Though it may seem obvious, we should remember that holiness consists in a habitual openness to the transcendent, expressed in prayer and adoration. The saints are distinguished by a spirit of prayer and a need for communion with God. They find an exclusive concern with this world to be narrow and stifling, and, amid their own concerns and commitments, they long for God, losing themselves in praise and contemplation of the Lord. I do not believe in holiness without prayer, even though that prayer need not be lengthy or involve intense emotions.
Always Go to God. St. John of the Cross tells us: “Endeavor to remain always in the presence of God, either real, imaginative, or unitive, insofar as is permitted by your works.” In the end, our desire for God will surely find expression in our daily lives: “Try to be continuous in prayer, and in the midst of bodily exercises do not leave it. Whether you eat, drink, talk with others, or do anything, always go to God and attach your heart to him.”
For this to happen, however, some moments spent alone with God are also necessary. For St. Teresa of Ávila, prayer “is nothing but friendly intercourse, and frequent solitary converse, with him who we know loves us.” I would insist that this is true not only for a privileged few, but for all of us, for “we all have need of this silence, filled with the presence of him who is adored.” Trust-filled prayer is a response of a heart open to encountering God face-to-face, where all is peaceful and the quiet voice of the Lord can be heard in the midst of silence.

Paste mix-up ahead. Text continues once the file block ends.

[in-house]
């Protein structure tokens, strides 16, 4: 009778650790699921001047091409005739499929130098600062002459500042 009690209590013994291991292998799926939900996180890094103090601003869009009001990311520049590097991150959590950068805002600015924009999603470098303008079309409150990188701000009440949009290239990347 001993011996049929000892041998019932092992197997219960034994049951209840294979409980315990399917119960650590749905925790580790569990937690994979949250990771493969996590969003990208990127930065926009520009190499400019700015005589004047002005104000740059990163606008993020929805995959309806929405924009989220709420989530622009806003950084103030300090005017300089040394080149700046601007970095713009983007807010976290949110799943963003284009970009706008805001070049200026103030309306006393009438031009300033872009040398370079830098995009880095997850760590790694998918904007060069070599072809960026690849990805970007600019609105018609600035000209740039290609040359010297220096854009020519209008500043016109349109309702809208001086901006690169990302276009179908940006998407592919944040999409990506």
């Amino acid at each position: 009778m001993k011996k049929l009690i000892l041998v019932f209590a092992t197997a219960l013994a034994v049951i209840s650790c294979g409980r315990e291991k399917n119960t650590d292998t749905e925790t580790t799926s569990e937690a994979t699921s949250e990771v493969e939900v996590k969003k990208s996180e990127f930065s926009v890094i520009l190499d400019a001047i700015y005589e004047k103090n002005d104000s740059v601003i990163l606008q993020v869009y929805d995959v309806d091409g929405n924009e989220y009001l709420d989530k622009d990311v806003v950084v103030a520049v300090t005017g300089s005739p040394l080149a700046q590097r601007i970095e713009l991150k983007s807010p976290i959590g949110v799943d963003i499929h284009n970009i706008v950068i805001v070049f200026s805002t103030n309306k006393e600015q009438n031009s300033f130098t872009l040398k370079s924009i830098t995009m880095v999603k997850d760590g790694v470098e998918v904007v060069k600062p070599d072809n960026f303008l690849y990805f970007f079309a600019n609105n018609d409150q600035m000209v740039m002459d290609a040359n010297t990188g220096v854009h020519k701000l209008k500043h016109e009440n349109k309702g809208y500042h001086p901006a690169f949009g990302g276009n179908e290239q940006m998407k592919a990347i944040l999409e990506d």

In that silence, we can discern, in the light of the Spirit, the paths of holiness to which the Lord is calling us. Otherwise, any decisions we make may only be window dressing that, rather than exalting the gospel in our lives, will mask or submerge it. For each disciple, it is essential to spend time with the Master, to listen to his words, and to learn from him always. Unless we listen, all our words will be nothing but useless chatter.